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South Africa must lead in HIV-Aids fight

Resource type: News

Sowetan Live | [ View Original Source (opens in new window) ]

SOUTH Africa should set a bold example to the rest of the world by resolving to triple the number of people on anti-retroviral medication by 2015.

South Africa must lead in HIV-Aids fight

This is according to a coalition of organisations, including the Treatment Action Campaign and Doctors Without Borders (DWB), that is pushing for 3million people to be on ARVs in four years’ time.

In early June a special UN high level meeting on HIV-Aids will be held to determine global targets amid shrinking donor funding.

Rumours are rife that the UN meeting might be the last to discuss HIV-Aids, which makes it essential that proper international targets are set.

“South Africa should take the lead in setting and committing to national targets,” and this will encourage other UN member states to do the same, according to the Treatment Action Campaign, DWB, Section 27, World Aids Campaign and the Aids and Rights Alliance of Southern Africa.

The organisations have made the request in a letter sent to the health minister, deputy president and health director-general.

Cabinet was supposedly due to discuss SA’s HIV-Aids targets on Wednesday before a country delegation attends the UN meeting on June 6. Other targets suggested by the organisations are that 80percent of public health facilities to provide integrated TB and HIV treatment; people to get ARVs when their CD4 count is 350 and for government to find ways to ensure “robust funding” for HIV in the light of global shortages.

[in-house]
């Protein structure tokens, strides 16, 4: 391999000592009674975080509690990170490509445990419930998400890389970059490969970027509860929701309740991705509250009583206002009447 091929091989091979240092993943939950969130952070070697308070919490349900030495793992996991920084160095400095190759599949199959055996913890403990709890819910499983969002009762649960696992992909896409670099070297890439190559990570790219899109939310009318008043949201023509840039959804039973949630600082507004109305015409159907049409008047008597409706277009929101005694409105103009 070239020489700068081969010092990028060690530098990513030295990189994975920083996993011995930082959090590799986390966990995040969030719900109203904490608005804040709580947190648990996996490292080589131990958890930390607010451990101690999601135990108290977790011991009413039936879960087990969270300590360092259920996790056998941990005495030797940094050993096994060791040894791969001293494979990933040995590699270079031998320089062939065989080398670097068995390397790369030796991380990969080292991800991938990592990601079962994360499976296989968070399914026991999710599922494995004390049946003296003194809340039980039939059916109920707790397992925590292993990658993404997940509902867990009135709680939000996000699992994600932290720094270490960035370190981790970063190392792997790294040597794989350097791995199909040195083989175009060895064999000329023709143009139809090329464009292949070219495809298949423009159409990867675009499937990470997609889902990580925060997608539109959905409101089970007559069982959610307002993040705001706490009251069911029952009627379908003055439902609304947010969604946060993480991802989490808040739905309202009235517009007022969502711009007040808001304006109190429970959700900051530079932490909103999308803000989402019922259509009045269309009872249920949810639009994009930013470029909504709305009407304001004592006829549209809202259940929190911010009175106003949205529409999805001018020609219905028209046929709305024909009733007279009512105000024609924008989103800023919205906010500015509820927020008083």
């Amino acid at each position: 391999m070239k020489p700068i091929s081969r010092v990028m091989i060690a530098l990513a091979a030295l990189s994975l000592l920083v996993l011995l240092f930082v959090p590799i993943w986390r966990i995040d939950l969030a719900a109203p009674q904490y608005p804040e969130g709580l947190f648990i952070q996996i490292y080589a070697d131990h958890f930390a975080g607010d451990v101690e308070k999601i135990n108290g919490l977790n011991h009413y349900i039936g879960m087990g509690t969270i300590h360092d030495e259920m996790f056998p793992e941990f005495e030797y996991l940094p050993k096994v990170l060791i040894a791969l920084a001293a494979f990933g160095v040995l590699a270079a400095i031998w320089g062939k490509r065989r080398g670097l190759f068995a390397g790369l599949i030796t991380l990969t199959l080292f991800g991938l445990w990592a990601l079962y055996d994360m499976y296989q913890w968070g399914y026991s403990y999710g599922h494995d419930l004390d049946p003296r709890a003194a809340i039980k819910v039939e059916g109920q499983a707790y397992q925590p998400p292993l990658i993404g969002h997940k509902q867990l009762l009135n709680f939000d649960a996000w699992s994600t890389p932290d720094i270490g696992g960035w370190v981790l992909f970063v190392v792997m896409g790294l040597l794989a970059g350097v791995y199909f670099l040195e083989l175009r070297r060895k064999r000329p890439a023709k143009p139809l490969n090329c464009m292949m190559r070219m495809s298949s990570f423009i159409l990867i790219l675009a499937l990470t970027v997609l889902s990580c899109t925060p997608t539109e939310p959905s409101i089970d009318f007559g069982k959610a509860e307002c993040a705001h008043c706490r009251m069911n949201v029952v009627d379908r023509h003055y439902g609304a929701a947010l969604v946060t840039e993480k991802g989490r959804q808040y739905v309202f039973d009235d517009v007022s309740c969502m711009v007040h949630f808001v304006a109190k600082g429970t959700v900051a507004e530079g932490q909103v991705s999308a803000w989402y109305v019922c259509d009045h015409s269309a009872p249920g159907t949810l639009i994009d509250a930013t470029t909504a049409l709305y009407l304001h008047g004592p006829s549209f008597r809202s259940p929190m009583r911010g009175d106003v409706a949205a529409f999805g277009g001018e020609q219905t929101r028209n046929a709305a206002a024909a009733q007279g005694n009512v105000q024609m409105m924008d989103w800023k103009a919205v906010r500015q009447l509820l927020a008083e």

“The declaration that is due to come out of the UN meeting is already being negotiated and it does not set any strong targets for treatment and prevention,” DWB spokesperson Mara Kardas-Nelson says.

“South Africa plays a strong role internationally in HIV-Aids because of its position in Africa and because it has the greatest number of people living with HIV in the world. For this reason, it is important for South Africa to take the lead,” Kardas-Nelson says.

At present less than half of those who need ARV treatment are receiving it, says Lynne Wilkinson, deputy country director of DWB.

“UN Secretary General Ban Ki-moon has called for at least 13million people to be placed on treatment by 2015, but we are lobbying for this target to be set at 15million, which is more in line with universal access,” said Wilkinson.

“The June UN meeting comes at a time when the world has seen both unprecedented scientific gains proving the benefits of ART and mounting threats to HIV programmes through persistent funding cuts,” Wilkinson says. 

The Treatment Action Campaign is an Atlantic grantee.

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